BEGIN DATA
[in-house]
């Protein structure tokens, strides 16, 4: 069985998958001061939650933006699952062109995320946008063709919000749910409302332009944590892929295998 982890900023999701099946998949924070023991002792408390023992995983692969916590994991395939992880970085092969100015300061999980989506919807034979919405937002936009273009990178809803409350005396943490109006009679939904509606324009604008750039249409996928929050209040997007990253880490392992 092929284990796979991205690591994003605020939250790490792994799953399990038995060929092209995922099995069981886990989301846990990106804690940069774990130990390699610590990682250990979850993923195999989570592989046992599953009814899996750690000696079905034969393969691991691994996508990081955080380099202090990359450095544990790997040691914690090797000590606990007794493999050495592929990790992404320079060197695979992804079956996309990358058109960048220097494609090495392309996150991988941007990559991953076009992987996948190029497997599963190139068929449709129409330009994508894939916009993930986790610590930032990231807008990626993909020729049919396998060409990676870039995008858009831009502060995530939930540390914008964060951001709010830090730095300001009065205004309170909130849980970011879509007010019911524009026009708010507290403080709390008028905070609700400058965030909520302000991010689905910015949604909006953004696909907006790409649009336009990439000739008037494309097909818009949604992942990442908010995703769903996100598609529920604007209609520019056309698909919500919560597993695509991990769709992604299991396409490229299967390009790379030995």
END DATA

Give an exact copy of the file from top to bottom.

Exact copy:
[in-house]
């Protein structure tokens, strides 16, 4: 069985998958001061939650933006699952062109995320946008063709919000749910409302332009944590892929295998 982890900023999701099946998949924070023991002792408390023992995983692969916590994991395939992880970085092969100015300061999980989506919807034979919405937002936009273009990178809803409350005396943490109006009679939904509606324009604008750039249409996928929050209040997007990253880490392992 092929284990796979991205690591994003605020939250790490792994799953399990038995060929092209995922099995069981886990989301846990990106804690940069774990130990390699610590990682250990979850993923195999989570592989046992599953009814899996750690000696079905034969393969691991691994996508990081955080380099202090990359450095544990790997040691914690090797000590606990007794493999050495592929990790992404320079060197695979992804079956996309990358058109960048220097494609090495392309996150991988941007990559991953076009992987996948190029497997599963190139068929449709129409330009994508894939916009993930986790610590930032990231807008990626993909020729049919396998060409990676870039995008858009831009502060995530939930540390914008964060951001709010830090730095300001009065205004309170909130849980970011879509007010019911524009026009708010507290403080709390008028905070609700400058965030909520302000991010689905910015949604909006953004696909907006790409649009336009990439000739008037494309097909818009949604992942990442908010995703769903996100598609529920604007209609520019056309698909919500919560597993695509991990769709992604299991396409490229299967390009790379030995």